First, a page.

While not everything that moves is living, one of the fundamental tenants of science is that inanimate objects are not alive. Any health professional will tell you that when people stop moving, their lifespan is dramatically reduced. Child developmental experts will point out that during the early years of life, movement is not only essential to physical development but to the core functions of the brain.
Since we know that movement is so essential to life and the full development of human potential, it is surprising that when it comes to playground design and apparatus selection, we seldom consider how our choices will support optimum movement opportunities. Budget, space limitation, even color choices generally take precedence.
Let’s Get Serious About Movement
When creating a play environment, it is helpful to think about two types of movement: the body moving in space and muscular movement. Swings, spinners, and slides, the three S’s, are the main ways playgrounds provide movement in space. The main appeal of this type of apparatus is that it stimulates the mechanisms of the inner ear. Referred to by physiologists as the vestibular system, the maturation of this system is essential for all activities that require balance without which bipedal movement such as standing, walking, and running are impossible.
While the role of the three S’s is fairly well known, fewer people recognize an even more important benefit of vestibular stimulation, that is the development of the visual system. The vestibular system sends signals to the neural structures that control eye movements and provide the anatomical basis of the vestibulo-ocular reflex, which is required for accurate vision, distance sensing, and the like.
To get a sense of this mechanism, imagine that you are sitting at a stoplight, when out of the corner of your eye you notice the car next to you is moving. Your immediate reaction will be to press on your brakes, because at that moment you can’t be sure if the neighboring car is moving or you are rolling. That’s because in this example the rate of movement is below the threshold of the vestibular system. What this in turn tells us is that when it comes to vestibular stimulation, speed is less important than acceleration. That means that a really steep slide with a long run-out, or one with waves in it, because of the varied rates of acceleration, are more “fun” than slides with constant slope.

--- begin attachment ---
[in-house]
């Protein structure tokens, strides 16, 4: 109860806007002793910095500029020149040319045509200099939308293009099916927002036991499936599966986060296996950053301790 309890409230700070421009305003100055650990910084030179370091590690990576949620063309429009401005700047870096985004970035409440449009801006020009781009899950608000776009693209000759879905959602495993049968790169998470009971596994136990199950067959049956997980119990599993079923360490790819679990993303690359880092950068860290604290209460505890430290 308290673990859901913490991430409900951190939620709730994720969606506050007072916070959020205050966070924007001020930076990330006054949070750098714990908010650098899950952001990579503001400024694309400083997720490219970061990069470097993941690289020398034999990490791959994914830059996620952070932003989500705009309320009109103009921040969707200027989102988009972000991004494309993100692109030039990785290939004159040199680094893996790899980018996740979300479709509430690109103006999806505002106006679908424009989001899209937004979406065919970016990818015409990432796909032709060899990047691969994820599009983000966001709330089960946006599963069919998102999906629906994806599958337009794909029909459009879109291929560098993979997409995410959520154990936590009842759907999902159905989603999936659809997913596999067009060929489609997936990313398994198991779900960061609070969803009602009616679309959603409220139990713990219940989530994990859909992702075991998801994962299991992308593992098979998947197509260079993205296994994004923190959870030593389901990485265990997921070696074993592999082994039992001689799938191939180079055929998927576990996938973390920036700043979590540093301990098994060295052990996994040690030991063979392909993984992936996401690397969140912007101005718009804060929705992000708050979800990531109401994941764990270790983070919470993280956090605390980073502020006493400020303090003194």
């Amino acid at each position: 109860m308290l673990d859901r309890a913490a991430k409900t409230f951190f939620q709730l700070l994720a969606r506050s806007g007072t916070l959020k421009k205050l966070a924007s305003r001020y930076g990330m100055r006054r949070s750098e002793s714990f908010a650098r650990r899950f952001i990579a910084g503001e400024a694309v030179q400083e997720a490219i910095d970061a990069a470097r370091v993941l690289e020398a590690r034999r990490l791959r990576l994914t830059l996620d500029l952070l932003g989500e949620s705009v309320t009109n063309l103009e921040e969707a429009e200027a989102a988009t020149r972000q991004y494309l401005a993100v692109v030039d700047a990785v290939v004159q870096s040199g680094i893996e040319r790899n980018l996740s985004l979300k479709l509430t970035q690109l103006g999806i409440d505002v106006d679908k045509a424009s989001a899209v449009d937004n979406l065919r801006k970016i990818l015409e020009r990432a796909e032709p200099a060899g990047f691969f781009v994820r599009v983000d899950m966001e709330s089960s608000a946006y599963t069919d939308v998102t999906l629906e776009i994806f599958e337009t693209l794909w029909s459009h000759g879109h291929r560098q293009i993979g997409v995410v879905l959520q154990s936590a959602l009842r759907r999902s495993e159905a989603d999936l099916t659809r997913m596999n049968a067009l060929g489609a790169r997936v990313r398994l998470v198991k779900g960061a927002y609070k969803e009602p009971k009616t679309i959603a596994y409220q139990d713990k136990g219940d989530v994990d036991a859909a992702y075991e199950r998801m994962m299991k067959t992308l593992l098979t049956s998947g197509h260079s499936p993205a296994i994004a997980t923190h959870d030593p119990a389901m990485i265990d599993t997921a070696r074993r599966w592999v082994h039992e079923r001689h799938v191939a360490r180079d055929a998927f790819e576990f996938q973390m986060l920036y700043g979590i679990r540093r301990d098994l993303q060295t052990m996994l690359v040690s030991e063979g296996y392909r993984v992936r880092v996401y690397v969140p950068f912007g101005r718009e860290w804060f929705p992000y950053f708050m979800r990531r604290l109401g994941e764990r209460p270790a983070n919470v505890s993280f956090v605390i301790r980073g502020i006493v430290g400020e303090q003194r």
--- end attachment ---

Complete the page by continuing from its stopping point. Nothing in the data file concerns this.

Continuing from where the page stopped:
Some years ago, as a consultant with KOMPAN, I helped design a “swing” that had a very short pendulum and very rapid reciprocation. This design was specially intended primarily for independent play by kids 3 to 5 years old. This design is particularly exciting for this age as it feels very “tippy” and the child has to hold on and keep his balance even though the arc of the swing is very small.
While the swing action of this swing is certainly age appropriate, it has other important benefits as well. Kids at this age will not only sit on the swing but will also lie on it. They do this for two reasons. First, the vestibular system, that has a snail shell-like shape, must function in 360 degrees of body orientation and so needs to be stimulated in all body positions. The second reason is that this is also the age when children establish the mid-line of their body, which they do by putting weight on their core, or tightening their belts.
This swing design illustrates that by thinking about maximizing movement opportunities, there is much we can do with simple and commonplace play equipment to enhance their benefits to children. Every piece of play apparatus can and should have multiple benefits.
Move that body!
The second general types of movement opportunities on playgrounds are those that require moving the body. Climbers, upper body events, and balance challenges are the main types in this category.
It is unfortunate that most people think that any device that supports getting up on a play structure is a “climber.” This stems from the lack of a distinction between walking and climbing type movements. When we walk, our feet point forward and our arms are at our sides. Stairs are specifically designed to use a walking gait to ascend. It is not just the typical enclosed steps that use walking style movement, but also arch climbers and other common designs that require feet and face forward ascent on evenly spaced rungs. Stair-like climbers are developmentally appropriate for children from about 12 to 24 months. For older children, stair-like climbers provide no developmental benefit!